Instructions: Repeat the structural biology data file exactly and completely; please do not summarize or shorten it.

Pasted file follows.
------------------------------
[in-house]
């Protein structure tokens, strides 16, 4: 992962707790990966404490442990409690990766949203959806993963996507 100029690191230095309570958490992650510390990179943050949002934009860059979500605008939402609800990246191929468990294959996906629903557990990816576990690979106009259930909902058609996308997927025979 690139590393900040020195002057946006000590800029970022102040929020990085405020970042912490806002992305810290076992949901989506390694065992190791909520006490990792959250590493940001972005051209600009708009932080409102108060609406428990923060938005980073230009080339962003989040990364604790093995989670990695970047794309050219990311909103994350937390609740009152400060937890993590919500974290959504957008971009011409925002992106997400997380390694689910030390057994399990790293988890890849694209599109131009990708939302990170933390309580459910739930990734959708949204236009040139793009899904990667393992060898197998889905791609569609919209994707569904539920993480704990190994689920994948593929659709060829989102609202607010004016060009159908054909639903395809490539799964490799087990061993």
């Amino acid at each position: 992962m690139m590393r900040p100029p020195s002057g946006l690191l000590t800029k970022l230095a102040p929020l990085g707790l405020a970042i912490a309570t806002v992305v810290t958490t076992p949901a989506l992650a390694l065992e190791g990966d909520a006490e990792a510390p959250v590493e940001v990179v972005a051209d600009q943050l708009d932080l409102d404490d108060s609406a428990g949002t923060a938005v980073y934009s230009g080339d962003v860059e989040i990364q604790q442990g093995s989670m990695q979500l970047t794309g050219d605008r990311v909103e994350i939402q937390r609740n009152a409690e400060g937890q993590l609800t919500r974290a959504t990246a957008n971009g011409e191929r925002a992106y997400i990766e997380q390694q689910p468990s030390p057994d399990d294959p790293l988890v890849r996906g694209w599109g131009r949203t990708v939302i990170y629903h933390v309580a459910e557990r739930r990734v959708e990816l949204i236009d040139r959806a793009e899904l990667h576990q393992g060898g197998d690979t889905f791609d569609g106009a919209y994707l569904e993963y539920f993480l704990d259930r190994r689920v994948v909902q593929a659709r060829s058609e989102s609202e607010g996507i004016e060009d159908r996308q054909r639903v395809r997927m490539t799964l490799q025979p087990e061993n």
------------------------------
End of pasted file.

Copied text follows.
[in-house]
């Protein structure tokens, strides 16, 4: 992962707790990966404490442990409690990766949203959806993963996507 100029690191230095309570958490992650510390990179943050949002934009860059979500605008939402609800990246191929468990294959996906629903557990990816576990690979106009259930909902058609996308997927025979 690139590393900040020195002057946006000590800029970022102040929020990085405020970042912490806002992305810290076992949901989506390694065992190791909520006490990792959250590493940001972005051209600009708009932080409102108060609406428990923060938005980073230009080339962003989040990364604790093995989670990695970047794309050219990311909103994350937390609740009152400060937890993590919500974290959504957008971009011409925002992106997400997380390694689910030390057994399990790293988890890849694209599109131009990708939302990170933390309580459910739930990734959708949204236009040139793009899904990667393992060898197998889905791609569609919209994707569904539920993480704990190994689920994948593929659709060829989102609202607010004016060009159908054909639903395809490539799964490799087990061993």
């Amino acid at each position: 992962m690139m590393r900040p100029p020195s002057g946006l690191l000590t800029k970022l230095a102040p929020l990085g707790l405020a970042i912490a309570t806002v992305v810290t958490t076992p949901a989506l992650a390694l065992e190791g990966d909520a006490e990792a510390p959250v590493e940001v990179v972005a051209d600009q943050l708009d932080l409102d404490d108060s609406a428990g949002t923060a938005v980073y934009s230009g080339d962003v860059e989040i990364q604790q442990g093995s989670m990695q979500l970047t794309g050219d605008r990311v909103e994350i939402q937390r609740n009152a409690e400060g937890q993590l609800t919500r974290a959504t990246a957008n971009g011409e191929r925002a992106y997400i990766e997380q390694q689910p468990s030390p057994d399990d294959p790293l988890v890849r996906g694209w599109g131009r949203t990708v939302i990170y629903h933390v309580a459910e557990r739930r990734v959708e990816l949204i236009d040139r959806a793009e899904l990667h576990q393992g060898g197998d690979t889905f791609d569609g106009a919209y994707l569904e993963y539920f993480l704990d259930r190994r689920v994948v909902q593929a659709r060829s058609e989102s609202e607010g996507i004016e060009d159908r996308q054909r639903v395809r997927m490539t799964l490799q025979p087990e061993n």